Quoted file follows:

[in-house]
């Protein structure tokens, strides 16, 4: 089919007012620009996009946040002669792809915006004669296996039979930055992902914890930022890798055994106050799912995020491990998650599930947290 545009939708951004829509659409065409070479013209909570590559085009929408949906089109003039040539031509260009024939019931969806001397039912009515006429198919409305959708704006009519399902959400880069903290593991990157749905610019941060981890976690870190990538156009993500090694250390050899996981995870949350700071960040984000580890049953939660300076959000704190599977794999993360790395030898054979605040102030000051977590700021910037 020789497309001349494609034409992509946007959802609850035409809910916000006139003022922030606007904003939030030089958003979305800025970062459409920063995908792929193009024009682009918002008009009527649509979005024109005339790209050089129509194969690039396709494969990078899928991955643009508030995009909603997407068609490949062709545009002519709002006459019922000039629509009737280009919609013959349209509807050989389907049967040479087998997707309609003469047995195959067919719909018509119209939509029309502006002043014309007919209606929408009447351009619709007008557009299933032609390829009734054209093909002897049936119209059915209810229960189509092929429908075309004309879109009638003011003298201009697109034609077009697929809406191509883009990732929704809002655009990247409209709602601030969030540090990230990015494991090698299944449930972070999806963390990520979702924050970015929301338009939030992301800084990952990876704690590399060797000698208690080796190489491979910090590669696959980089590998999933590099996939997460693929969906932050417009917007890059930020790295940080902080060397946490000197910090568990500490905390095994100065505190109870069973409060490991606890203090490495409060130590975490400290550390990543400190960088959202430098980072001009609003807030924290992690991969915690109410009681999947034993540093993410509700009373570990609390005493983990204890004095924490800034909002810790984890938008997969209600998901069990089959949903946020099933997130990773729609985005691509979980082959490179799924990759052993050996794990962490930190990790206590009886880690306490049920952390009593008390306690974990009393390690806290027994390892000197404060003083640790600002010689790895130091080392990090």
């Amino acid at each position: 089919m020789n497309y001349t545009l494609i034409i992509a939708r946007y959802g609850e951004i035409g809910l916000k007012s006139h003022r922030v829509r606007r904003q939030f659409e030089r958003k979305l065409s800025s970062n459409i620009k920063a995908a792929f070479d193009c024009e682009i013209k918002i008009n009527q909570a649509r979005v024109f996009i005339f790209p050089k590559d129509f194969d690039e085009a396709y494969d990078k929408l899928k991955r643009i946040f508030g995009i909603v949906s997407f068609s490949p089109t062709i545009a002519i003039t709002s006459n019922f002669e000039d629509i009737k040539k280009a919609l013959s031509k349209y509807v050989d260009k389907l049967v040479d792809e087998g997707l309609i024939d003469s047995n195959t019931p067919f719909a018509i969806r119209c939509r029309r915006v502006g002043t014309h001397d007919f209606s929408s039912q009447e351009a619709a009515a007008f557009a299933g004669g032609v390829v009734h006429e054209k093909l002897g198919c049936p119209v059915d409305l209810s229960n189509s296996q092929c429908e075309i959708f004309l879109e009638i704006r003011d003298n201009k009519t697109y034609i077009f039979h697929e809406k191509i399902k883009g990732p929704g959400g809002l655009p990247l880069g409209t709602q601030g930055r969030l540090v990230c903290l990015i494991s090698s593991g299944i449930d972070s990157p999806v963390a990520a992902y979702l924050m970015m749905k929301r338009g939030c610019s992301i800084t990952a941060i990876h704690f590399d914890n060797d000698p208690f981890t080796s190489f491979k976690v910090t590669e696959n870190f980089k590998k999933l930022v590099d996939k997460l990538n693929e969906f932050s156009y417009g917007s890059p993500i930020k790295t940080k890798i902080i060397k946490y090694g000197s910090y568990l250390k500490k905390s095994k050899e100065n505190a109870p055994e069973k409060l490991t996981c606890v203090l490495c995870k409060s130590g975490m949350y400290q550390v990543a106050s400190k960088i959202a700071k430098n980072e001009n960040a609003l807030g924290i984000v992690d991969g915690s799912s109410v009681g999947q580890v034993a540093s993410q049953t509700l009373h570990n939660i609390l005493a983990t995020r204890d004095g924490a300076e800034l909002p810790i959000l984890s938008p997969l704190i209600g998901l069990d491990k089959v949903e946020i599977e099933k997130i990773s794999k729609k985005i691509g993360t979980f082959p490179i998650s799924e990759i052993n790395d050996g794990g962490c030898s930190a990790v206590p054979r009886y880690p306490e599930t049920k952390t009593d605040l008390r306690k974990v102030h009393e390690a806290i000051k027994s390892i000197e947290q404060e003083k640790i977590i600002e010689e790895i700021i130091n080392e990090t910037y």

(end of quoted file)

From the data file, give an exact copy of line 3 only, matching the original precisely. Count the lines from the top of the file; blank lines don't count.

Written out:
């Amino acid at each position: 089919m020789n497309y001349t545009l494609i034409i992509a939708r946007y959802g609850e951004i035409g809910l916000k007012s006139h003022r922030v829509r606007r904003q939030f659409e030089r958003k979305l065409s800025s970062n459409i620009k920063a995908a792929f070479d193009c024009e682009i013209k918002i008009n009527q909570a649509r979005v024109f996009i005339f790209p050089k590559d129509f194969d690039e085009a396709y494969d990078k929408l899928k991955r643009i946040f508030g995009i909603v949906s997407f068609s490949p089109t062709i545009a002519i003039t709002s006459n019922f002669e000039d629509i009737k040539k280009a919609l013959s031509k349209y509807v050989d260009k389907l049967v040479d792809e087998g997707l309609i024939d003469s047995n195959t019931p067919f719909a018509i969806r119209c939509r029309r915006v502006g002043t014309h001397d007919f209606s929408s039912q009447e351009a619709a009515a007008f557009a299933g004669g032609v390829v009734h006429e054209k093909l002897g198919c049936p119209v059915d409305l209810s229960n189509s296996q092929c429908e075309i959708f004309l879109e009638i704006r003011d003298n201009k009519t697109y034609i077009f039979h697929e809406k191509i399902k883009g990732p929704g959400g809002l655009p990247l880069g409209t709602q601030g930055r969030l540090v990230c903290l990015i494991s090698s593991g299944i449930d972070s990157p999806v963390a990520a992902y979702l924050m970015m749905k929301r338009g939030c610019s992301i800084t990952a941060i990876h704690f590399d914890n060797d000698p208690f981890t080796s190489f491979k976690v910090t590669e696959n870190f980089k590998k999933l930022v590099d996939k997460l990538n693929e969906f932050s156009y417009g917007s890059p993500i930020k790295t940080k890798i902080i060397k946490y090694g000197s910090y568990l250390k500490k905390s095994k050899e100065n505190a109870p055994e069973k409060l490991t996981c606890v203090l490495c995870k409060s130590g975490m949350y400290q550390v990543a106050s400190k960088i959202a700071k430098n980072e001009n960040a609003l807030g924290i984000v992690d991969g915690s799912s109410v009681g999947q580890v034993a540093s993410q049953t509700l009373h570990n939660i609390l005493a983990t995020r204890d004095g924490a300076e800034l909002p810790i959000l984890s938008p997969l704190i209600g998901l069990d491990k089959v949903e946020i599977e099933k997130i990773s794999k729609k985005i691509g993360t979980f082959p490179i998650s799924e990759i052993n790395d050996g794990g962490c030898s930190a990790v206590p054979r009886y880690p306490e599930t049920k952390t009593d605040l008390r306690k974990v102030h009393e390690a806290i000051k027994s390892i000197e947290q404060e003083k640790i977590i600002e010689e790895i700021i130091n080392e990090t910037y």